Findings based on group of morbidly obese patients with varying weight loss before surgery
WEDNESDAY, Aug. 28, 2019 (HealthDay News) — Losing at least 20 lb before total knee arthroplasty is associated with better outcomes among morbidly obese patients, according to a study published online Aug. 21 in The Journal of Bone & Joint Surgery.
Benjamin J. Keeney, Ph.D., from Berkley Medical Management Solutions, a W.R. Berkley Company, in Overland Park, Kansas, and colleagues retrospectively reviewed data from 203 patients who were morbidly obese at least 90 days before knee arthroplasty. The authors sought to determine how much weight reduction was necessary to improve surgical outcomes. Body mass index was measured again at the immediate preoperative visit.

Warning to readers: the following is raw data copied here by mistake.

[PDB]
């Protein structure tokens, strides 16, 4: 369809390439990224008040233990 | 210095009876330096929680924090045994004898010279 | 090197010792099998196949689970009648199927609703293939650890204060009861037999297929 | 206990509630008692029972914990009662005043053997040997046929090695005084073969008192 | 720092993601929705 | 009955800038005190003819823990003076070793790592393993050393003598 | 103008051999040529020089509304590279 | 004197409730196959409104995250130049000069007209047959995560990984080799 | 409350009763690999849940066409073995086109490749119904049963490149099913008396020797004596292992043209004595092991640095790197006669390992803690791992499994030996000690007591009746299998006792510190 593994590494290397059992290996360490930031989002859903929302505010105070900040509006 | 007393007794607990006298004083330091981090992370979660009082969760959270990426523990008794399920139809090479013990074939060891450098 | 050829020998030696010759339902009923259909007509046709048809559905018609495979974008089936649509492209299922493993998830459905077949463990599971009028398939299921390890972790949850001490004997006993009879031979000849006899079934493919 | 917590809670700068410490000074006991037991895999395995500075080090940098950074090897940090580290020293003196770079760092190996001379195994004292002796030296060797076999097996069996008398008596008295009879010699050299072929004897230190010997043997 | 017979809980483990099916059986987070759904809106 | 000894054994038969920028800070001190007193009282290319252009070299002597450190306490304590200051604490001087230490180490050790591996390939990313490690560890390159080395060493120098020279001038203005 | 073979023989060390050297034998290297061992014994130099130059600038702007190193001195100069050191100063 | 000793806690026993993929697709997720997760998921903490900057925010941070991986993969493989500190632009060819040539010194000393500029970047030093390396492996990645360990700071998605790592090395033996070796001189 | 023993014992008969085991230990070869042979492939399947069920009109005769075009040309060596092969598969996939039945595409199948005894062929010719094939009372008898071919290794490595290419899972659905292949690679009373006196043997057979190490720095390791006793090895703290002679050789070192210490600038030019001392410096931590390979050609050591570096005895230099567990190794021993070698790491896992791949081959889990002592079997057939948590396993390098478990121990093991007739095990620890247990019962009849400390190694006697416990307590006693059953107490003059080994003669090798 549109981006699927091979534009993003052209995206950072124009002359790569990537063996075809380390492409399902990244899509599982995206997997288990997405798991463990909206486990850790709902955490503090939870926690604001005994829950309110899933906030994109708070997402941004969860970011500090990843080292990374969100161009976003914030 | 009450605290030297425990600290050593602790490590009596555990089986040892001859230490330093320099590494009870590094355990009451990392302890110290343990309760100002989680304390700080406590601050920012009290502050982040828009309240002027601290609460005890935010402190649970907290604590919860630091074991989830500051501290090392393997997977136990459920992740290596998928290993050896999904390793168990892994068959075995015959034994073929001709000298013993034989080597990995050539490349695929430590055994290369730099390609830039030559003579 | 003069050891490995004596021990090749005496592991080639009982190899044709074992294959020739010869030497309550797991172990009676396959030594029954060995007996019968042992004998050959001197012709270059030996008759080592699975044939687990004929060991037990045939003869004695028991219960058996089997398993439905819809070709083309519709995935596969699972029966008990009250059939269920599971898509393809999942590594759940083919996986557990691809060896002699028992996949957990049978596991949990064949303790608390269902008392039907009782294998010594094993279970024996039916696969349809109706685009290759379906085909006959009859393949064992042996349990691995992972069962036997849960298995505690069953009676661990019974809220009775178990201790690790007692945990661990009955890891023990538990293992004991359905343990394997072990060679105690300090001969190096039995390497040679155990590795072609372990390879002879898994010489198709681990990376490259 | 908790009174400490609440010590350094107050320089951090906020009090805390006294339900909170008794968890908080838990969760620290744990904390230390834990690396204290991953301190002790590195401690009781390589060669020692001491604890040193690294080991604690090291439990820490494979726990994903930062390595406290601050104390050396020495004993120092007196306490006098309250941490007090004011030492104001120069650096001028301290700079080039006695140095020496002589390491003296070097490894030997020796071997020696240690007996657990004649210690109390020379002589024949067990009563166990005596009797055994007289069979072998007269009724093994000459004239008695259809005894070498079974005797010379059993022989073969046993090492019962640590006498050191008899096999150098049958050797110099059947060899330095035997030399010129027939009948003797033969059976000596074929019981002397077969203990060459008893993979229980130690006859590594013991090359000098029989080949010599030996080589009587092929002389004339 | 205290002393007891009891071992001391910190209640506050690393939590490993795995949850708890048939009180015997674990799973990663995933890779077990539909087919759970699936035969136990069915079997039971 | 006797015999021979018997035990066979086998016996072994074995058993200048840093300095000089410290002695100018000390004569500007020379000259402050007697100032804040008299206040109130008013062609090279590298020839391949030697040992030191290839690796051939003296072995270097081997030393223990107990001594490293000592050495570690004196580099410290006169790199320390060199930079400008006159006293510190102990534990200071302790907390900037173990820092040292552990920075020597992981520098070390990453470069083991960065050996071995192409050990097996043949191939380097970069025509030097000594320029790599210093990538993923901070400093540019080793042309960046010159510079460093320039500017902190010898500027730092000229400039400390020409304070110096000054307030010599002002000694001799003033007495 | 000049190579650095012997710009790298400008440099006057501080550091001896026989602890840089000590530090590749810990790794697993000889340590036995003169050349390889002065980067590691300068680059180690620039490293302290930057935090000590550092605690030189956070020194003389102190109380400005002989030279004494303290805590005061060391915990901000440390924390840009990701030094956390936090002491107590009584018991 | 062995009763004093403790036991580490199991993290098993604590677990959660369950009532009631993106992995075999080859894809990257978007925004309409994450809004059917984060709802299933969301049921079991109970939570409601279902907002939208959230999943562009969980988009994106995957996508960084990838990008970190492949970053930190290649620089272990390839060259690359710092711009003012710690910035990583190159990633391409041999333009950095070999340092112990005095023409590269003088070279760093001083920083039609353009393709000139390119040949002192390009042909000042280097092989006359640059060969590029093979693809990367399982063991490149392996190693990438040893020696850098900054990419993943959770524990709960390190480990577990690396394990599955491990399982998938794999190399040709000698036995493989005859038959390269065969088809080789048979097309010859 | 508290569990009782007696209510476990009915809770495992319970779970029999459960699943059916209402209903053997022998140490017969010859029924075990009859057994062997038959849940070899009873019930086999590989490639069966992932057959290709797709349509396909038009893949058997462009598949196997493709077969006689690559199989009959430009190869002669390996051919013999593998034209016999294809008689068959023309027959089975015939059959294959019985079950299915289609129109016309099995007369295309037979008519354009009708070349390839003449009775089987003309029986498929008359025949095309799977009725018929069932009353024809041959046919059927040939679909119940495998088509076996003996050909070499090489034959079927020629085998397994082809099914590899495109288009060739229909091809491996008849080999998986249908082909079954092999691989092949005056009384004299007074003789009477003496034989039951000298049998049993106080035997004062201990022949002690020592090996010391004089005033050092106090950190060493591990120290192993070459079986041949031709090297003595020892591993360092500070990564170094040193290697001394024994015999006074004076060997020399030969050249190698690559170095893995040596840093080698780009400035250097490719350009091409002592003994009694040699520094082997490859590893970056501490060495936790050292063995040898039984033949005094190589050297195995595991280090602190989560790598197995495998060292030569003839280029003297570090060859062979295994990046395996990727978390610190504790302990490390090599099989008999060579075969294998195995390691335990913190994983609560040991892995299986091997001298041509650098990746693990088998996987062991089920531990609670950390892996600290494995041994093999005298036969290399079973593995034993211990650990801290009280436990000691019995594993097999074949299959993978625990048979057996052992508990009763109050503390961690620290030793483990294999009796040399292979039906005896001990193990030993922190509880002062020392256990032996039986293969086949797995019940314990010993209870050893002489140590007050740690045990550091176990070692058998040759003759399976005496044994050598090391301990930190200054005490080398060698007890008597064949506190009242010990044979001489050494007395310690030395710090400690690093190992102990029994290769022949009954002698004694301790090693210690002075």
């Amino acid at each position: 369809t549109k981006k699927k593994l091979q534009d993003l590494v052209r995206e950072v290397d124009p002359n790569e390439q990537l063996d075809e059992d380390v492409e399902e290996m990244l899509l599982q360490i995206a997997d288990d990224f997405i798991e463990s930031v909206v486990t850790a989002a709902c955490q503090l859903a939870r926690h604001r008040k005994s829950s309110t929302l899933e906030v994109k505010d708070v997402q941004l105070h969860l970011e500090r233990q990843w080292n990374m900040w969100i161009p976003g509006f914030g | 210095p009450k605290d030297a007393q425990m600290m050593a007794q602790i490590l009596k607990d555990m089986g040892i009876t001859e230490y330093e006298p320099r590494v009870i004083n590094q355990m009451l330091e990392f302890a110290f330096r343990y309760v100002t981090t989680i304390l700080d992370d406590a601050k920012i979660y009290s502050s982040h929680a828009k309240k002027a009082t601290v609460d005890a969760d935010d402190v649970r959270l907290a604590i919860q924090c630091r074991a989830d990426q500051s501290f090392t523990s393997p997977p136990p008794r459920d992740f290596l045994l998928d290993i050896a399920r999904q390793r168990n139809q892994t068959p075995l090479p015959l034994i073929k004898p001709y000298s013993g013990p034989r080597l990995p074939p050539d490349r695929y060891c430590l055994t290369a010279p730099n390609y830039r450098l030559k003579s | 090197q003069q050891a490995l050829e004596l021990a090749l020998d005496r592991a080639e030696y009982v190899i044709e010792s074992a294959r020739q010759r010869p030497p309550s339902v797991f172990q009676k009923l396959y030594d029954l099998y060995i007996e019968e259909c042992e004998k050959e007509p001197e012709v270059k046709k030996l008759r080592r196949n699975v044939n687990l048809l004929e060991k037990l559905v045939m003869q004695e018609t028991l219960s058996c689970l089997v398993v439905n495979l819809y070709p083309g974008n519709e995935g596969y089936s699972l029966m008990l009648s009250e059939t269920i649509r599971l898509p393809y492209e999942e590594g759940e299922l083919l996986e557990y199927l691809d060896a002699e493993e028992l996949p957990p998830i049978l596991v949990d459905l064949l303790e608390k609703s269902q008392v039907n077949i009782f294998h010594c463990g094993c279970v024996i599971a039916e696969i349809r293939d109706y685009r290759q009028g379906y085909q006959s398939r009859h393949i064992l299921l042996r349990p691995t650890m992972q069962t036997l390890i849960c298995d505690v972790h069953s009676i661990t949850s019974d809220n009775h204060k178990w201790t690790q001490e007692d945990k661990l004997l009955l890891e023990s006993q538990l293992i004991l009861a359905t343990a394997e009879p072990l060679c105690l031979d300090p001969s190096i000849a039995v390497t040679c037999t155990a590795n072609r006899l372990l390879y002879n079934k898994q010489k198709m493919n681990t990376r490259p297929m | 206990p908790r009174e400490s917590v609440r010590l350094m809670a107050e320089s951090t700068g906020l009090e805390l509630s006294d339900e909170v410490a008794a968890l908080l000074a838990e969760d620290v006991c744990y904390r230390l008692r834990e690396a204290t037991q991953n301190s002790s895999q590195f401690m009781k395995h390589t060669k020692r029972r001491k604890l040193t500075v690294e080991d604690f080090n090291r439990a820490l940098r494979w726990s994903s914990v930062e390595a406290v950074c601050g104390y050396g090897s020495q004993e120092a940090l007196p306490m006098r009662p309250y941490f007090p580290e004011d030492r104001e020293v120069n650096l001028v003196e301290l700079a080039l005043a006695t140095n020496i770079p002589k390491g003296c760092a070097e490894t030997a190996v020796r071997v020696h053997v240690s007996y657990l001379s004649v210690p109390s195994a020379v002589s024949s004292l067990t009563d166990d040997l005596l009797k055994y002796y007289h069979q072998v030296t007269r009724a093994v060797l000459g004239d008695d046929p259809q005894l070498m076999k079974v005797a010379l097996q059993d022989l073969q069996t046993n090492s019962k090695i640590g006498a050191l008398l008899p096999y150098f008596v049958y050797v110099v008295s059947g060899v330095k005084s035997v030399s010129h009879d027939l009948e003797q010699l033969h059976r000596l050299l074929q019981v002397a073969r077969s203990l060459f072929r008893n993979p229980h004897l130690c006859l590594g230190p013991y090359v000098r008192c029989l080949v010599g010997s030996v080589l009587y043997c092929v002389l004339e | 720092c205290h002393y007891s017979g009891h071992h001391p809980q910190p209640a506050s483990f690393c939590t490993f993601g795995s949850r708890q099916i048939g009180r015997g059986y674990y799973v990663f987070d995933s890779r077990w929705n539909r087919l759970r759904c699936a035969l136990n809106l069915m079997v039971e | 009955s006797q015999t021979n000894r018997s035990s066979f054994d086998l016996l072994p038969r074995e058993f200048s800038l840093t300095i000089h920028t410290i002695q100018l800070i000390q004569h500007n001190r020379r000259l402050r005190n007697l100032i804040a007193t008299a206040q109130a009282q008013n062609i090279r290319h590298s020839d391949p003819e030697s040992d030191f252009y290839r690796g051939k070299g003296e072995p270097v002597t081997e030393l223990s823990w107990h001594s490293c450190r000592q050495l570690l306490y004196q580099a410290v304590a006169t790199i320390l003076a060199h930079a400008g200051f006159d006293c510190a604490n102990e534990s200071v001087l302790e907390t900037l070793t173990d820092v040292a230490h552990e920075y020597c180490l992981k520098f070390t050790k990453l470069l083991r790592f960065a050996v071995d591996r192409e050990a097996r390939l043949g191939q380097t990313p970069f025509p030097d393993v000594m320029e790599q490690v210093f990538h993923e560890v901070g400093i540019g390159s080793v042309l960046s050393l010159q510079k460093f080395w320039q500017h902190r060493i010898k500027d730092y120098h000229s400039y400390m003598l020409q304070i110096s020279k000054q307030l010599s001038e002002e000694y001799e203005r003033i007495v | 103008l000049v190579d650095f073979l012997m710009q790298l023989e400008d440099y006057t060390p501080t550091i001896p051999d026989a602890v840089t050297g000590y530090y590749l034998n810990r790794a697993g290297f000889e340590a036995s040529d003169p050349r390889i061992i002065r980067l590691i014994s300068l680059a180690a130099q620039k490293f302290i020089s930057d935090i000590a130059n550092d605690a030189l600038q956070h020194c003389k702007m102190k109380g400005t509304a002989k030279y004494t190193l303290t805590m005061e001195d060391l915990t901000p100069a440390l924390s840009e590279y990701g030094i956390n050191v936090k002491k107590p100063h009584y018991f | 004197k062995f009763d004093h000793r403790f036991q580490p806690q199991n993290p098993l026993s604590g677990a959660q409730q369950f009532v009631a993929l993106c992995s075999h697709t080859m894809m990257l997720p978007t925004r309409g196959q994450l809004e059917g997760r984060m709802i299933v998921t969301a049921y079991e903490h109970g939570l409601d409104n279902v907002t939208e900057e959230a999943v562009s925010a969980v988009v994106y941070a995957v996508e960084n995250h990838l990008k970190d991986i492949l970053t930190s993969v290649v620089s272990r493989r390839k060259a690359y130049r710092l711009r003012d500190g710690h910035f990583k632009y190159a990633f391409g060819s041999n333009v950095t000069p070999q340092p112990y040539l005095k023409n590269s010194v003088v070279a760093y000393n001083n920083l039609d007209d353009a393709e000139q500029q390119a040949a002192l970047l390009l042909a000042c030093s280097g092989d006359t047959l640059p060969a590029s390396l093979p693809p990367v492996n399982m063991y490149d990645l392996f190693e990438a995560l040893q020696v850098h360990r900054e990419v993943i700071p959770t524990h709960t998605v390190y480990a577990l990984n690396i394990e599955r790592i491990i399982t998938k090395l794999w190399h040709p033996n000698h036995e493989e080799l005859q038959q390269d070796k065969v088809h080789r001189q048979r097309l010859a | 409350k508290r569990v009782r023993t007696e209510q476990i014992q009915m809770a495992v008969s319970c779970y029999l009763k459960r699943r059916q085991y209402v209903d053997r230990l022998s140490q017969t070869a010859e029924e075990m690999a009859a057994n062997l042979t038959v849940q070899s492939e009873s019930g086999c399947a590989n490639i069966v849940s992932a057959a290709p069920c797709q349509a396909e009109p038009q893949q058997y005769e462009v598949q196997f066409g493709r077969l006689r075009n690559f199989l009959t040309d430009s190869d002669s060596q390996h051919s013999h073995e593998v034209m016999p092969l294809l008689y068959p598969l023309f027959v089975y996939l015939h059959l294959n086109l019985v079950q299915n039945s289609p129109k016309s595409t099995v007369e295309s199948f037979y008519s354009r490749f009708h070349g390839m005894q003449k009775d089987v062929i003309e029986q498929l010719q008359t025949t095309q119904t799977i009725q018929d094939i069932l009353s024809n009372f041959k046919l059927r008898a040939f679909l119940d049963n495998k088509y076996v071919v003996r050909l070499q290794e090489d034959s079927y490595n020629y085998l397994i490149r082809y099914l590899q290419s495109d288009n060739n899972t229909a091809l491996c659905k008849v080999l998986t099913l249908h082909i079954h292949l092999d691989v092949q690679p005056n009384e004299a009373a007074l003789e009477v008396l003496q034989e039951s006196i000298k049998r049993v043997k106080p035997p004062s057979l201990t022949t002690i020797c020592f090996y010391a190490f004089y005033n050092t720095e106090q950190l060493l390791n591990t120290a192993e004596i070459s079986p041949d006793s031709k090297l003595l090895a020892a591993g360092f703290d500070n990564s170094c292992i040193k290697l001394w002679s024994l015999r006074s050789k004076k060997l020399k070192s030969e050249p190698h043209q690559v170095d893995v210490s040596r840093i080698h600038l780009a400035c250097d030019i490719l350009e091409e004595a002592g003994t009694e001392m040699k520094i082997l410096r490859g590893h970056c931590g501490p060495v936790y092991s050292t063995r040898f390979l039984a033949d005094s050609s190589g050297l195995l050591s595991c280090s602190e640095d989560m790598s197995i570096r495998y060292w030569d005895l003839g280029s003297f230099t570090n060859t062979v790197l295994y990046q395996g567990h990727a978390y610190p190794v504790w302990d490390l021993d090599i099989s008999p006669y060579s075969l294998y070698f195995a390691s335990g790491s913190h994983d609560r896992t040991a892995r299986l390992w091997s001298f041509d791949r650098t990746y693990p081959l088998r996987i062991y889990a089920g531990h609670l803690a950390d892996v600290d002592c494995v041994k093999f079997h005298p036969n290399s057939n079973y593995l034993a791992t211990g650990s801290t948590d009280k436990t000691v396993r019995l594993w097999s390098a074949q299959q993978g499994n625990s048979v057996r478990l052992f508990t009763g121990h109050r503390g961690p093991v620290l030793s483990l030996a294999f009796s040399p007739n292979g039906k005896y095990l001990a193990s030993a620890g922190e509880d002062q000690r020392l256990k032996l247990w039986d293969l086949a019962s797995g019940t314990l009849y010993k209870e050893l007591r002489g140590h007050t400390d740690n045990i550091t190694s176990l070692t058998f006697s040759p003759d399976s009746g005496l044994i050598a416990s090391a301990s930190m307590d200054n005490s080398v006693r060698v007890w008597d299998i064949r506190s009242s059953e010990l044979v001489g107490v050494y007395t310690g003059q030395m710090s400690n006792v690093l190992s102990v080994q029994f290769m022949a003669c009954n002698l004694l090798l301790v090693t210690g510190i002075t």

The researchers found that 41 percent of patients lost at least 5 lb before the surgical procedure, 29 percent lost at least 10 lb, and 14 percent lost at least 20 lb. Losing 20 lb before total knee arthroplasty was associated with lower adjusted odds of discharge to a facility (odds ratio, 0.28), lower odds of extended length of stay of at least four days (odds ratio, 0.24), and an absolute shorter length of stay (mean difference, −0.87 day). Outcomes were not improved with weight loss of 5 or 10 lb.
“Patients and providers may want to focus on larger preoperative weight loss targets,” the authors write.
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